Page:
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There are a lot of things I want to say in regards to how to give support after a stillbirth.
Let’s say you heard the tragic news that someone you care for is going through an unimaginable loss and you want to do something for them; you want to support them.
But you want to ensure you don’t say the wrong thing.
I’m here to help you because I lived this. I went through the trauma; I still hold onto the loss, and I heard some of the most ignorant things that could possibly be said. If I can save another broken-hearted mom from hearing ignorant comments, I’m here for that.
My words may seem harsh, but that is not my intention. My intention is to help you give your loved one the tiniest bit of comfort while she grieves the loss of her child.
Believe me, what not to say is just as important (or even more important) as what to say after the loss of a baby.
You can hear my full story on The Realistic Nutrition Podcast (was then known as The Healthy Mama’s Podcast) below.
I was almost 21 years old when I was told that my baby died. The experience was pretty traumatizing as no one would tell me anything.
The ultrasound tech wasn’t allowed, all she told me was she didn’t like what she was seeing and asked me to drive to my doctor’s office.
My doctor was on vacation, so I saw a sub. I waited in the waiting room for what felt like the whole day. Then the exam room for about an hour until the doctor finally came in.
“I don’t know what to say.” That’s what he muttered out.
“Just tell me,” I said, trying to hold it together while my voice was cracking.
“Your baby died.”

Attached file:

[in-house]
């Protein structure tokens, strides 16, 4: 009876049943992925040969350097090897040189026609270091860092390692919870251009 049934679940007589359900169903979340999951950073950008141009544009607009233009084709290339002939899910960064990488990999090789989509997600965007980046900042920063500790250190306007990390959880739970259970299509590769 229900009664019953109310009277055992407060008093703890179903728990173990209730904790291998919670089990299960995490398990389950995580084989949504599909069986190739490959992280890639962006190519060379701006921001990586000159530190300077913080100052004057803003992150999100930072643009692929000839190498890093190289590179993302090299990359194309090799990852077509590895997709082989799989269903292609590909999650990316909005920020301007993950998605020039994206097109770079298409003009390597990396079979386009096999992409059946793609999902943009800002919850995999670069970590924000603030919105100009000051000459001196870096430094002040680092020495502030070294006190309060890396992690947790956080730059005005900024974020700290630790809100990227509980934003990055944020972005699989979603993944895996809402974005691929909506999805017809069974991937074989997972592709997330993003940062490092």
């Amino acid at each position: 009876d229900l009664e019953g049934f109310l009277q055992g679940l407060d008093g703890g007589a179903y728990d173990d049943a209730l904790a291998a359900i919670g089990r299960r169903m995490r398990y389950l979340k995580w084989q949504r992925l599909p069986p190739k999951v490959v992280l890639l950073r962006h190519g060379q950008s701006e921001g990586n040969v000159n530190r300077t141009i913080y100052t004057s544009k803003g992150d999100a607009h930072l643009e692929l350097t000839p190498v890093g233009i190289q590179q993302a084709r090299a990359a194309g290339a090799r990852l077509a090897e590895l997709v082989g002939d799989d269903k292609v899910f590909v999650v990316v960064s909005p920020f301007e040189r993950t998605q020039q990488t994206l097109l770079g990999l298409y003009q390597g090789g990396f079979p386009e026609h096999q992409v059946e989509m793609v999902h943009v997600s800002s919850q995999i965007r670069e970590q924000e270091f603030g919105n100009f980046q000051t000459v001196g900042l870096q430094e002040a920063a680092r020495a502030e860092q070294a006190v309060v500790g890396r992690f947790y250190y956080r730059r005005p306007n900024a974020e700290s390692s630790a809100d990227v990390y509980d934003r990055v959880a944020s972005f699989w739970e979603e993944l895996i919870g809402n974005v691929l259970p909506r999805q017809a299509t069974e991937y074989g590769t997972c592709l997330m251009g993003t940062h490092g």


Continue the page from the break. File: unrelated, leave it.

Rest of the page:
My healthcare team made mistakes over the next day or two in arranging a delivery for me, until we took matters into our own hands and called the hospital in the next city.
After 22 hours of labor, I left the hospital with a card, a pair of booties and hat, and a broken heart.
Over the next few weeks I had to deal with the morgue, the funeral home, and picking out an urn. Things I never knew had to be done.
Each task was gut wrenching.
I unplugged my phone for around a month; I couldn’t talk to people. This caused friction as people were upset that I wouldn’t talk to them. I would get messages over Facebook that were meant to be supportive but were littered with phrases that I’ll list below.
This is how I learned the things not to say after a stillbirth.
What Not to Say After a Stillbirth
First of all, if you don’t know what to say. That’s okay.
You can be supportive just by acknowledging their pain. A simple, “I’m so sorry. Please let me know if you need anything during this time (a meal, me pick up your groceries and leave them at your door, other errands, or even a load of laundry done). If you need to be alone, I’m here when you’re ready.” Anything along those lines will work, but there are so many things not to say after your friend’s stillbirth.
After everything I went through, I decided to list the things you shouldn’t say to someone who has had a stillbirth. They are in no particular order: